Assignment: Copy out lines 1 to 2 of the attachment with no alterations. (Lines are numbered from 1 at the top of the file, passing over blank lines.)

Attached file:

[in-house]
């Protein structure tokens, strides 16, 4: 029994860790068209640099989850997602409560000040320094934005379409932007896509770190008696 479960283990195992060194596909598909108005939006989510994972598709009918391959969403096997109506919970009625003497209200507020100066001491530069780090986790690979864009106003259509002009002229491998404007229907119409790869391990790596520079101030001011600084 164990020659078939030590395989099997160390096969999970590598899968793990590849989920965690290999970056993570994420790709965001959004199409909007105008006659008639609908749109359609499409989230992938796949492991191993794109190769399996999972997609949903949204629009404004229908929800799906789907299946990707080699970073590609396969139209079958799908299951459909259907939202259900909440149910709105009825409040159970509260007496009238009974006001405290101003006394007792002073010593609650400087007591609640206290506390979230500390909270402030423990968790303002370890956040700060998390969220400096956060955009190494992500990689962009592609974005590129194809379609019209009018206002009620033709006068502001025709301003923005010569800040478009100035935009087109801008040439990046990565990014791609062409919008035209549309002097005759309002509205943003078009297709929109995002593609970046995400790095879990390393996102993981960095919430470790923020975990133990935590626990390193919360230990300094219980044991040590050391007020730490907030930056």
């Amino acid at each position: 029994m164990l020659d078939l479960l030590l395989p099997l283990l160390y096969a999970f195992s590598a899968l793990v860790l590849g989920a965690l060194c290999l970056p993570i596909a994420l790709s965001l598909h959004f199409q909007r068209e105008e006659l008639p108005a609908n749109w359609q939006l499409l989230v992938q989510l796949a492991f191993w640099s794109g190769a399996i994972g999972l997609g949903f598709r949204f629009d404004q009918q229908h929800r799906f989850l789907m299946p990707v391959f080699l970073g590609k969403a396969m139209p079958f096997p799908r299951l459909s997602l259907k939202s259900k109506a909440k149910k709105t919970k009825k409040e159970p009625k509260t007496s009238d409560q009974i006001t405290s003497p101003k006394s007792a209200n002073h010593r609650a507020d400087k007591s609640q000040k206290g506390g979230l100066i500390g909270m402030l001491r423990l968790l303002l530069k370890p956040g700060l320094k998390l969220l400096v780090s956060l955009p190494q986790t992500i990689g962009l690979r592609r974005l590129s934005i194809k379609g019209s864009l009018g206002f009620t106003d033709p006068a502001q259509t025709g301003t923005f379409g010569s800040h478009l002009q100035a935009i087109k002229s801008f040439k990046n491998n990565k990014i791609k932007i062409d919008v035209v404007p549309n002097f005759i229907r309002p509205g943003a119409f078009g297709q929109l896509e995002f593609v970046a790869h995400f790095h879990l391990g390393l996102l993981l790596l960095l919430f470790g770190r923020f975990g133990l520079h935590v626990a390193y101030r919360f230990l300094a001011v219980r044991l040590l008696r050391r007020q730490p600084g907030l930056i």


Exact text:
[in-house]
């Protein structure tokens, strides 16, 4: 029994860790068209640099989850997602409560000040320094934005379409932007896509770190008696 479960283990195992060194596909598909108005939006989510994972598709009918391959969403096997109506919970009625003497209200507020100066001491530069780090986790690979864009106003259509002009002229491998404007229907119409790869391990790596520079101030001011600084 164990020659078939030590395989099997160390096969999970590598899968793990590849989920965690290999970056993570994420790709965001959004199409909007105008006659008639609908749109359609499409989230992938796949492991191993794109190769399996999972997609949903949204629009404004229908929800799906789907299946990707080699970073590609396969139209079958799908299951459909259907939202259900909440149910709105009825409040159970509260007496009238009974006001405290101003006394007792002073010593609650400087007591609640206290506390979230500390909270402030423990968790303002370890956040700060998390969220400096956060955009190494992500990689962009592609974005590129194809379609019209009018206002009620033709006068502001025709301003923005010569800040478009100035935009087109801008040439990046990565990014791609062409919008035209549309002097005759309002509205943003078009297709929109995002593609970046995400790095879990390393996102993981960095919430470790923020975990133990935590626990390193919360230990300094219980044991040590050391007020730490907030930056």